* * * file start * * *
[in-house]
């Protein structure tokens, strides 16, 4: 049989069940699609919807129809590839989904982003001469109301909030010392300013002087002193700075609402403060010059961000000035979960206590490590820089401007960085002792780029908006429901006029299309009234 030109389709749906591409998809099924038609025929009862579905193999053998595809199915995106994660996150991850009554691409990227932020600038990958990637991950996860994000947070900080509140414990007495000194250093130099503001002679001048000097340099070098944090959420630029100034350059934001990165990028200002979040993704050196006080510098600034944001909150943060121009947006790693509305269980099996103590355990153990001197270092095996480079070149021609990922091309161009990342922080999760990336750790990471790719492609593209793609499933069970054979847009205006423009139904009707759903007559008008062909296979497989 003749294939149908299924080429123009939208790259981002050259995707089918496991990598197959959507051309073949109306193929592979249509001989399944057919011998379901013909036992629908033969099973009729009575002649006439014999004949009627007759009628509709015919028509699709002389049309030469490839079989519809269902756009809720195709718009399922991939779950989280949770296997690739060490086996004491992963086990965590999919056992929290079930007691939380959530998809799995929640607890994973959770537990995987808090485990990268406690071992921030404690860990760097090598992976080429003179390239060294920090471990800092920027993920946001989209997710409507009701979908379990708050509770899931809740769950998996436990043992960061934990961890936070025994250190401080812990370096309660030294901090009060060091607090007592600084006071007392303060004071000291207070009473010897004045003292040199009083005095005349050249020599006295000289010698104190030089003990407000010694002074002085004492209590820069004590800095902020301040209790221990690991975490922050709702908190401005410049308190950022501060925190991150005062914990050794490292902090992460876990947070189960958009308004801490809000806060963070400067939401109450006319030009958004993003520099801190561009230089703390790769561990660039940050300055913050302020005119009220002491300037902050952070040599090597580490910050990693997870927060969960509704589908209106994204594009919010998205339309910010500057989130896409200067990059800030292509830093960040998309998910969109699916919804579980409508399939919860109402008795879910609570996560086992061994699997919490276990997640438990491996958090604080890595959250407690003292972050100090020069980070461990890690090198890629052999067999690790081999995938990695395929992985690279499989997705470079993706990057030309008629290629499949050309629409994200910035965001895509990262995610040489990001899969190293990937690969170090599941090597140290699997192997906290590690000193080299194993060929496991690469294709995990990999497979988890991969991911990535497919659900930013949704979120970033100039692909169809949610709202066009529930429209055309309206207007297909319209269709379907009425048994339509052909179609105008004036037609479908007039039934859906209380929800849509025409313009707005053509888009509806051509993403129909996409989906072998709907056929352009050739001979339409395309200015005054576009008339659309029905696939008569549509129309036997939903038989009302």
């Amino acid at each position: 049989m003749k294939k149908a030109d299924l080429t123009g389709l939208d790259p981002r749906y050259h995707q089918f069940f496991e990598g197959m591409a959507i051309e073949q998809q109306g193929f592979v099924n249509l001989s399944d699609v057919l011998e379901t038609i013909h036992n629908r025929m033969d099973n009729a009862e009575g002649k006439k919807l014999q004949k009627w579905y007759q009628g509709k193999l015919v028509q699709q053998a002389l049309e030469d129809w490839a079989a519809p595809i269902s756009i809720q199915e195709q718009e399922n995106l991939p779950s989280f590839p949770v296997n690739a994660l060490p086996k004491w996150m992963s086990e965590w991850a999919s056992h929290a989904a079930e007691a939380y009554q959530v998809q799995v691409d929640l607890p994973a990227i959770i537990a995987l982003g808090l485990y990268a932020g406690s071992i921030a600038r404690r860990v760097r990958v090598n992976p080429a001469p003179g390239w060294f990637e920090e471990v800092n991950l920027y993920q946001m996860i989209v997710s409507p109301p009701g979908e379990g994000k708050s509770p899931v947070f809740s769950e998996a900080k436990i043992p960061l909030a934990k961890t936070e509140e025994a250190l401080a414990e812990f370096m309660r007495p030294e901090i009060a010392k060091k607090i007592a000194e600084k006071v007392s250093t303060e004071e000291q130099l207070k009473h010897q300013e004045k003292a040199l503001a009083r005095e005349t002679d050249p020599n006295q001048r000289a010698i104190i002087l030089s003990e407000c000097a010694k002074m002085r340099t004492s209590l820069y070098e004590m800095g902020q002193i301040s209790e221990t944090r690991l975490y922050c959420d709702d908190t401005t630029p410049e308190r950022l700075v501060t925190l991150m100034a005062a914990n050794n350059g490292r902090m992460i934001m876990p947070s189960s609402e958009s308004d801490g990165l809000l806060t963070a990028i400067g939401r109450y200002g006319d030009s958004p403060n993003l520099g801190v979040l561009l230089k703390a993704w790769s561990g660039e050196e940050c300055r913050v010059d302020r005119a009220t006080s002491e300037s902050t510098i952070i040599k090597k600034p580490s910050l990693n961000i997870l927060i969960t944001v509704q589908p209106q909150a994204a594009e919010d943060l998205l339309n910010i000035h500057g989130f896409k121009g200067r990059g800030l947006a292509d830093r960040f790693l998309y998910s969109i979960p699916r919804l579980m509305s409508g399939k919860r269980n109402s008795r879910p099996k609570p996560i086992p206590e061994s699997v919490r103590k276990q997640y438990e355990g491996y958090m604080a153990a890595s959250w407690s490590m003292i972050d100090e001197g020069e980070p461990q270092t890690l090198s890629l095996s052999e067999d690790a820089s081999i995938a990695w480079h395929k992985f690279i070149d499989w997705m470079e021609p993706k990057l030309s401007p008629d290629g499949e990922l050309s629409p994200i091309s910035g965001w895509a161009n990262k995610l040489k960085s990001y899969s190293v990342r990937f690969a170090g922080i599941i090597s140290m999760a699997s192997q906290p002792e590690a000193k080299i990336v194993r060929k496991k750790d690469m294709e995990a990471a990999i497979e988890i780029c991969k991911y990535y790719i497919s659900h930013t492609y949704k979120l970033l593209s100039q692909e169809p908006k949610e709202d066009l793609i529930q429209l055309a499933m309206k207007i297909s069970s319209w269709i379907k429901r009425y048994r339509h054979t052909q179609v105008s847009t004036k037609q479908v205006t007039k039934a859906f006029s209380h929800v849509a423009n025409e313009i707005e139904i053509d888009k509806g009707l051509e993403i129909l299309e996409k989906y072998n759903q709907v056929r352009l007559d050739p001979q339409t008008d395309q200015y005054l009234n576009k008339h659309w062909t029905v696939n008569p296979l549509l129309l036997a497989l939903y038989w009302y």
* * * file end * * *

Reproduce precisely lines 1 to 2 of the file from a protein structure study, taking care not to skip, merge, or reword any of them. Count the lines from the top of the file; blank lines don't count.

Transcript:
[in-house]
């Protein structure tokens, strides 16, 4: 049989069940699609919807129809590839989904982003001469109301909030010392300013002087002193700075609402403060010059961000000035979960206590490590820089401007960085002792780029908006429901006029299309009234 030109389709749906591409998809099924038609025929009862579905193999053998595809199915995106994660996150991850009554691409990227932020600038990958990637991950996860994000947070900080509140414990007495000194250093130099503001002679001048000097340099070098944090959420630029100034350059934001990165990028200002979040993704050196006080510098600034944001909150943060121009947006790693509305269980099996103590355990153990001197270092095996480079070149021609990922091309161009990342922080999760990336750790990471790719492609593209793609499933069970054979847009205006423009139904009707759903007559008008062909296979497989 003749294939149908299924080429123009939208790259981002050259995707089918496991990598197959959507051309073949109306193929592979249509001989399944057919011998379901013909036992629908033969099973009729009575002649006439014999004949009627007759009628509709015919028509699709002389049309030469490839079989519809269902756009809720195709718009399922991939779950989280949770296997690739060490086996004491992963086990965590999919056992929290079930007691939380959530998809799995929640607890994973959770537990995987808090485990990268406690071992921030404690860990760097090598992976080429003179390239060294920090471990800092920027993920946001989209997710409507009701979908379990708050509770899931809740769950998996436990043992960061934990961890936070025994250190401080812990370096309660030294901090009060060091607090007592600084006071007392303060004071000291207070009473010897004045003292040199009083005095005349050249020599006295000289010698104190030089003990407000010694002074002085004492209590820069004590800095902020301040209790221990690991975490922050709702908190401005410049308190950022501060925190991150005062914990050794490292902090992460876990947070189960958009308004801490809000806060963070400067939401109450006319030009958004993003520099801190561009230089703390790769561990660039940050300055913050302020005119009220002491300037902050952070040599090597580490910050990693997870927060969960509704589908209106994204594009919010998205339309910010500057989130896409200067990059800030292509830093960040998309998910969109699916919804579980409508399939919860109402008795879910609570996560086992061994699997919490276990997640438990491996958090604080890595959250407690003292972050100090020069980070461990890690090198890629052999067999690790081999995938990695395929992985690279499989997705470079993706990057030309008629290629499949050309629409994200910035965001895509990262995610040489990001899969190293990937690969170090599941090597140290699997192997906290590690000193080299194993060929496991690469294709995990990999497979988890991969991911990535497919659900930013949704979120970033100039692909169809949610709202066009529930429209055309309206207007297909319209269709379907009425048994339509052909179609105008004036037609479908007039039934859906209380929800849509025409313009707005053509888009509806051509993403129909996409989906072998709907056929352009050739001979339409395309200015005054576009008339659309029905696939008569549509129309036997939903038989009302």